Bye-Bye Big Apple!


Central Park jogs and carriage rides, Broadway shows, world-class museums and restaurants, the allure of Times Square: these are the things that make downtown New York City so appealing… for tourists. But for those who aren’t just visiting — for the millions who live and work in this bustling, densely populated area — the relationship with the core of the Big Apple can be equal parts love and hate.

New York City life isn’t for everyone, and if you’re among the folks who feel like their dreams of thriving have been reduced to hopes of surviving, take a look at these benefits of moving away from central New York City:

Better Weather — New York City has nice weather… on occasion. Take this past winter: In January, Winter Storm Jonas was the heaviest snowstorm on record in New York City with 27.5 inches of snow, according to the National Oceanic Atmospheric Administration. If nothing else, moving out of the city can put you in a better climate. According to How Money Walks, between 2000 and 2010, 600,000 people left NYC for states with better weather, such as Florida, North Carolina and California.

More Transportation Options — Sure, the notion of not needing a car to get around the city seems like a perk. But being subject to the times and route limitations of a mass transit system that is seldom running correctly is no picnic either. Fortune rated Brooklyn, Queens and Manhattan first, second and fourth in their worst places for driving, thanks to massive traffic during all hours of the day and nowhere to park. Transporting stuff around town can also be a nightmare. Grocery shopping is limited to how much you can carry into your apartment, which can lead you to more expensive and seamless ways to get meals, like take-out and delivery. Moving out of the city will allow you to enjoy the benefits of driving a car.

Affordable Housing — It’s no secret that New York City is one of the least affordable places to live, and in the heart of the city, astronomical rents for even the tiniest of apartments are the norm. For many, the only way to afford living in NYC is to have multiple roommates and work more than one job. Moving out of the city will open up a whole new world of affordable housing, where terms like 'plenty of space,' 'quiet neighborhood,' and 'convenient and safe location' add a new dimension of quality to your life. Especially for those that are beginning to raise a family with the dream of buying a house or apartment, it’s something to consider. In addition, all of New York state has a high tax burden compared with other states. NYC is trying to combat those leaving the city with government programs such as START-UP NY, which gives new businesses the opportunity to operate tax-free for ten years through partnerships with universities. But taxes, on top of high rents and living expenses like entertainment, groceries and transportation, add up.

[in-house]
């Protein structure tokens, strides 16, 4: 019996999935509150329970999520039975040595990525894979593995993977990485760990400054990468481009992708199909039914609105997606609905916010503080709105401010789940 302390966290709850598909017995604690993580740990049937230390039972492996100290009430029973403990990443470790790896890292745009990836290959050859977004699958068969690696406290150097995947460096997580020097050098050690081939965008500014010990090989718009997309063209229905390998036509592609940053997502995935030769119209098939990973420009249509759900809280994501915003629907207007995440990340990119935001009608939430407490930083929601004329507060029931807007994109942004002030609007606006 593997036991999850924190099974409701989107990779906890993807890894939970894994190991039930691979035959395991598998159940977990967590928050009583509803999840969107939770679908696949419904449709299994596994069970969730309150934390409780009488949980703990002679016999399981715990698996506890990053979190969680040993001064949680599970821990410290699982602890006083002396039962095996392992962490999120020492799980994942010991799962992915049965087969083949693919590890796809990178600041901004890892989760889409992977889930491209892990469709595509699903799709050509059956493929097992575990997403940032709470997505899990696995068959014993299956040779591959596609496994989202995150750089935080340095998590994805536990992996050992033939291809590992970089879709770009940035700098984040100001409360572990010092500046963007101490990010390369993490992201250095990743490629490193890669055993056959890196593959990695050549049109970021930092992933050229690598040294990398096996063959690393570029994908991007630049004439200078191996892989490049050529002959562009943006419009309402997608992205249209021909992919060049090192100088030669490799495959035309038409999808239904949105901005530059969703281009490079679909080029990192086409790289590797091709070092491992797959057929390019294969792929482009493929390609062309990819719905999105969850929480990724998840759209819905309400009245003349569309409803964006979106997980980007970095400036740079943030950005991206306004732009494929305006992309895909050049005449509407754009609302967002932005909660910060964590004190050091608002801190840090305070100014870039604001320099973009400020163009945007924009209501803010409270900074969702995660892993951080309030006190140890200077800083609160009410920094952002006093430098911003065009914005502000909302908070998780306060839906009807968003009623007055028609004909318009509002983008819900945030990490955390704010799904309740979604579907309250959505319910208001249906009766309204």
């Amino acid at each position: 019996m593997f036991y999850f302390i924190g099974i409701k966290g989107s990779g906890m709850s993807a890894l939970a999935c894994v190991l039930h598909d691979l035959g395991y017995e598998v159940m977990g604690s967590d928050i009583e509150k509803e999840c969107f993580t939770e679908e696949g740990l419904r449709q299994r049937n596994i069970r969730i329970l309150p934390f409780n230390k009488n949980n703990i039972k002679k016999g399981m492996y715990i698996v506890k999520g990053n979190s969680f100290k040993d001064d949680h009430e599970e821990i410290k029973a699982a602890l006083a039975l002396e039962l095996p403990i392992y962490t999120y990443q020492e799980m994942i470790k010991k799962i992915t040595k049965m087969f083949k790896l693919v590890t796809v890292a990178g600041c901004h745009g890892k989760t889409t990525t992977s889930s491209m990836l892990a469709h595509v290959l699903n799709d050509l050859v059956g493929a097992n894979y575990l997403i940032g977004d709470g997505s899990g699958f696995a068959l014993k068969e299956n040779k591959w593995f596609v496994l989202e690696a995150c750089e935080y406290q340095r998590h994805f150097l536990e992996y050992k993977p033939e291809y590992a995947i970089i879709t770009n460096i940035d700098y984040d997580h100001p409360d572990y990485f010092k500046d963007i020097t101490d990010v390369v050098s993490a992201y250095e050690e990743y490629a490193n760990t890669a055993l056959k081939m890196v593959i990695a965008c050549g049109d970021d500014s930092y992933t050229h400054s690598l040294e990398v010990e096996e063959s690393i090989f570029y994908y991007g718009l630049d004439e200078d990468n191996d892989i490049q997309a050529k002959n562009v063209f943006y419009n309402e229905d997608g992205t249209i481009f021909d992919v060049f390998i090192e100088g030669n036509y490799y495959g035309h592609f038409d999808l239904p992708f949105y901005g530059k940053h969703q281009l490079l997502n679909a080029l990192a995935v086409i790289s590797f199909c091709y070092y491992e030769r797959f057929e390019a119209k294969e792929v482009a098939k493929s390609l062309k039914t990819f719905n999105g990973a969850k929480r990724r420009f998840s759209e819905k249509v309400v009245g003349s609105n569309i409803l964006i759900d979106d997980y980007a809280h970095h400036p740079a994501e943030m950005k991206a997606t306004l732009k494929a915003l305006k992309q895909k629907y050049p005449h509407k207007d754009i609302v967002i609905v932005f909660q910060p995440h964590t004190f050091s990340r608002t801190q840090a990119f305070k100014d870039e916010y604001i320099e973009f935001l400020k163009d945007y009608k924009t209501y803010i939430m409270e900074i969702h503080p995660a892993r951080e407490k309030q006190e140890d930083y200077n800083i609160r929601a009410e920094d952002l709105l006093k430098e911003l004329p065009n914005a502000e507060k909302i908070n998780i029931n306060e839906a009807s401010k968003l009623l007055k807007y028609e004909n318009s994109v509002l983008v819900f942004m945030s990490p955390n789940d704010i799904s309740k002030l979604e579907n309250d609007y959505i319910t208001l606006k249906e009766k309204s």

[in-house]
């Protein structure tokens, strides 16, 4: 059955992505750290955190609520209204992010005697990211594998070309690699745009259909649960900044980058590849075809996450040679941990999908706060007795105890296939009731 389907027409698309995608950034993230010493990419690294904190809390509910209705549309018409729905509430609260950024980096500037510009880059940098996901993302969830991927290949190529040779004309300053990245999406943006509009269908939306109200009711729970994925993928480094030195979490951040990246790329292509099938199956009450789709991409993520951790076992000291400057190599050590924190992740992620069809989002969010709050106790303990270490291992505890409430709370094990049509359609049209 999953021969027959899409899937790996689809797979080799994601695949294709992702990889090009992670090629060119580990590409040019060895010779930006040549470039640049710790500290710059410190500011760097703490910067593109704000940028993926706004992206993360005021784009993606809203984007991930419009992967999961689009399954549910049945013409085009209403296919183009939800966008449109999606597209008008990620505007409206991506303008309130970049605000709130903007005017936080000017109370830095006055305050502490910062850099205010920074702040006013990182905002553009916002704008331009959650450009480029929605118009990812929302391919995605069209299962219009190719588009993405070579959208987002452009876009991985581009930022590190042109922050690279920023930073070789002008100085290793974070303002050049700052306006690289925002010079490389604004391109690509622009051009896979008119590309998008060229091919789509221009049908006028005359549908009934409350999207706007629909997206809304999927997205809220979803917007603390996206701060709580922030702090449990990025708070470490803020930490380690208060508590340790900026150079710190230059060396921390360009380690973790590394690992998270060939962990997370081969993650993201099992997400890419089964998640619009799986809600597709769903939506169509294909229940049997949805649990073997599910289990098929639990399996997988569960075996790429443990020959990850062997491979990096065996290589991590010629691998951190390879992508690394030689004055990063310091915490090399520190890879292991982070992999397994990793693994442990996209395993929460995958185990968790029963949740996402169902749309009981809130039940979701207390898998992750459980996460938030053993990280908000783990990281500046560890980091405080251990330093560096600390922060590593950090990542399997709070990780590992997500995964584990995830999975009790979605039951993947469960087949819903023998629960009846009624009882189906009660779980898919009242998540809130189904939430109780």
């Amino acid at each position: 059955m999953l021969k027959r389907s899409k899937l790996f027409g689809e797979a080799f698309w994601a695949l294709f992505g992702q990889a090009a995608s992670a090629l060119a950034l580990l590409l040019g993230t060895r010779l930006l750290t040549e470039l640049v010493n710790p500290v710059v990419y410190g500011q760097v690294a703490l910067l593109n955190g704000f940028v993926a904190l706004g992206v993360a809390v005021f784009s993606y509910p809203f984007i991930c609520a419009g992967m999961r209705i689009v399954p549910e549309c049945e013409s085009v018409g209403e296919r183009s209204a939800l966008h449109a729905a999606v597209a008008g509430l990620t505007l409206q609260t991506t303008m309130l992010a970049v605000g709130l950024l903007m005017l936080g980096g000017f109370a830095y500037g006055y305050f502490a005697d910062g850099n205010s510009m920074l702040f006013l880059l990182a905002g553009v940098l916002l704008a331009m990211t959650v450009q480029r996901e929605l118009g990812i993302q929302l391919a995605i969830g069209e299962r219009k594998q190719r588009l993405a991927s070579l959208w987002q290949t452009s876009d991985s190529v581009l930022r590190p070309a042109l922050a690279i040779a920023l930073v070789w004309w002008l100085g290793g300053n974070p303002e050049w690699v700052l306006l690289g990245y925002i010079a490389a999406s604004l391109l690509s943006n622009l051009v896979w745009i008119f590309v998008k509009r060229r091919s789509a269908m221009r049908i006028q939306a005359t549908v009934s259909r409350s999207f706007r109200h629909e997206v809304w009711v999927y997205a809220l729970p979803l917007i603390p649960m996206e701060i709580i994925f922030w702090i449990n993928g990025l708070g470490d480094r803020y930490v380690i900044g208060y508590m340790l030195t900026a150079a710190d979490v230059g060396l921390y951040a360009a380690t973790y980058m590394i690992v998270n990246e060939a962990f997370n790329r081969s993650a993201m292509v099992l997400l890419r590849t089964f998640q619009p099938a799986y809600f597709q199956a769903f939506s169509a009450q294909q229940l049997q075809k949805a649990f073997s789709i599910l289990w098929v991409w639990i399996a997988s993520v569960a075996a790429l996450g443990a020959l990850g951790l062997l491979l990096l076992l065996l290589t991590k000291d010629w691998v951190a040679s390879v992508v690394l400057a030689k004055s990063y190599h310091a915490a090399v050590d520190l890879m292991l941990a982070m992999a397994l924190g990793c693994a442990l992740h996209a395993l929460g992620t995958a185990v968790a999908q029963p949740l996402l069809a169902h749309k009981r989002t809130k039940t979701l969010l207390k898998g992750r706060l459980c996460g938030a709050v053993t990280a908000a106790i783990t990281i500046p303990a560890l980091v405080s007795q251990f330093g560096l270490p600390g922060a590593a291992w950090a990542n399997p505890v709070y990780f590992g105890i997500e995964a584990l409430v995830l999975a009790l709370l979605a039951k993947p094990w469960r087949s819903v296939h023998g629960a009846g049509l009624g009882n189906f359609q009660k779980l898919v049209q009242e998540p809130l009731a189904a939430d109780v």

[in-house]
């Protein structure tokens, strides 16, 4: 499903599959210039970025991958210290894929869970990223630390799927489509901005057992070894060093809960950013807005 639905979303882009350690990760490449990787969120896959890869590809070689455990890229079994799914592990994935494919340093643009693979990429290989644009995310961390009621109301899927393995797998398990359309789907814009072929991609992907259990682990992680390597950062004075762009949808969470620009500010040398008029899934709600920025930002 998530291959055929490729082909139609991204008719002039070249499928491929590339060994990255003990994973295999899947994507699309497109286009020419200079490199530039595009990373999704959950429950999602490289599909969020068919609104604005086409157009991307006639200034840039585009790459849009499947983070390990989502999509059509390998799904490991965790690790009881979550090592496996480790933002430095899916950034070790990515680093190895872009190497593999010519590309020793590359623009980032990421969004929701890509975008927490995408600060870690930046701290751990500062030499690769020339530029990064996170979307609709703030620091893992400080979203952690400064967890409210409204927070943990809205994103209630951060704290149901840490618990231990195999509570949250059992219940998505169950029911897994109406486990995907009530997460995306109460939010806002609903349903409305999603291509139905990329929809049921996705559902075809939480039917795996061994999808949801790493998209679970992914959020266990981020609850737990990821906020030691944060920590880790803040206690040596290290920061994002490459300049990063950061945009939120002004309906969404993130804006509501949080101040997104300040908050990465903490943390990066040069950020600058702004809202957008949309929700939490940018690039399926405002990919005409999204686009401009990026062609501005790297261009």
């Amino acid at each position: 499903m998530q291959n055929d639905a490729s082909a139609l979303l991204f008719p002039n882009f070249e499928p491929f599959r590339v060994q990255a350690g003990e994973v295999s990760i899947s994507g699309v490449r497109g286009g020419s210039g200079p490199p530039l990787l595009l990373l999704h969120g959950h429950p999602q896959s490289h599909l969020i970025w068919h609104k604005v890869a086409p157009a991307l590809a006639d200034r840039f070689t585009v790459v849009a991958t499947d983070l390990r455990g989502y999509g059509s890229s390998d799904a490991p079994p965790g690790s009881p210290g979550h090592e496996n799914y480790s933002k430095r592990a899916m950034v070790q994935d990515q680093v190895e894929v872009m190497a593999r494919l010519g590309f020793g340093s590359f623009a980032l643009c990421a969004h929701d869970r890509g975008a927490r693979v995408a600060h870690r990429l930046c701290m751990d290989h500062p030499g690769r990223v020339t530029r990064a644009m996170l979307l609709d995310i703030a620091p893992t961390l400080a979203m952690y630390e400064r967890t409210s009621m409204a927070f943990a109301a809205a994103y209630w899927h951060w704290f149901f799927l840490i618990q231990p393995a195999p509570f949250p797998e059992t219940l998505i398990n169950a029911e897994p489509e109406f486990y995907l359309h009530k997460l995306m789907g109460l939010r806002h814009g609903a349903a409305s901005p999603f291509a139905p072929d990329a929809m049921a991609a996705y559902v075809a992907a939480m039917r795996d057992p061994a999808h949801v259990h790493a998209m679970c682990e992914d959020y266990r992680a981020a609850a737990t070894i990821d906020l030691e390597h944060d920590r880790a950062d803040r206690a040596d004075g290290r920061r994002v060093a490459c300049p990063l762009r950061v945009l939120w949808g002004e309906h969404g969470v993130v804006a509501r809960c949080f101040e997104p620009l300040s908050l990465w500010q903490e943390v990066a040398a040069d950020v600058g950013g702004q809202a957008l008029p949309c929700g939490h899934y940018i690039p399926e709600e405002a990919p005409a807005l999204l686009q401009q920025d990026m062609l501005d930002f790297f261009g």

Friendlier People — Put over eight million people in a concrete jungle where they need to work hard every day just to make ends meet and you’ve got a recipe for rudeness. The stereotypically blunt, pushy, stubborn New Yorker portrayed in movies is often exaggerated, but the fact remains that people are too busy fighting the crowds and rushing to and from work to take time for social pleasantries. And in a town that never sleeps, where people work all hours of the day, it can be hard to establish real social connections. Moving out of New York City to a less densely populated area where people live at a slightly slower pace won’t guarantee that you’ll meet friendlier people. But it will definitely increase the odds. Plus, you'll have fewer tourists to deal with.

More Opportunities for Recreation — Getting out of the city by car, train, plane or bus can be exhausting. It takes real planning to find a recreational area that’s not too far away or too crowded. Plus, animal lovers will notice that living with a dog outside of NYC is much more doable. NYC has a lot to offer, but for the typical resident, there’s never enough time or money to enjoy it.

Moving away from New York City to a suburb that offers nearby outdoor recreational activities is great for the mind, body and spirit. And once in your new location, you can visit New York and enjoy it in the best way possible — as a tourist.

Cary Teller is an Oregon native with a flair for fashion and organic gardening. She's passionate about writing, and enjoys hiking, reading, cooking, and playing with her rescue pit bull, Mazie.

Flickr photo by Kevin Case: Sixth Avenue in midtown New York City.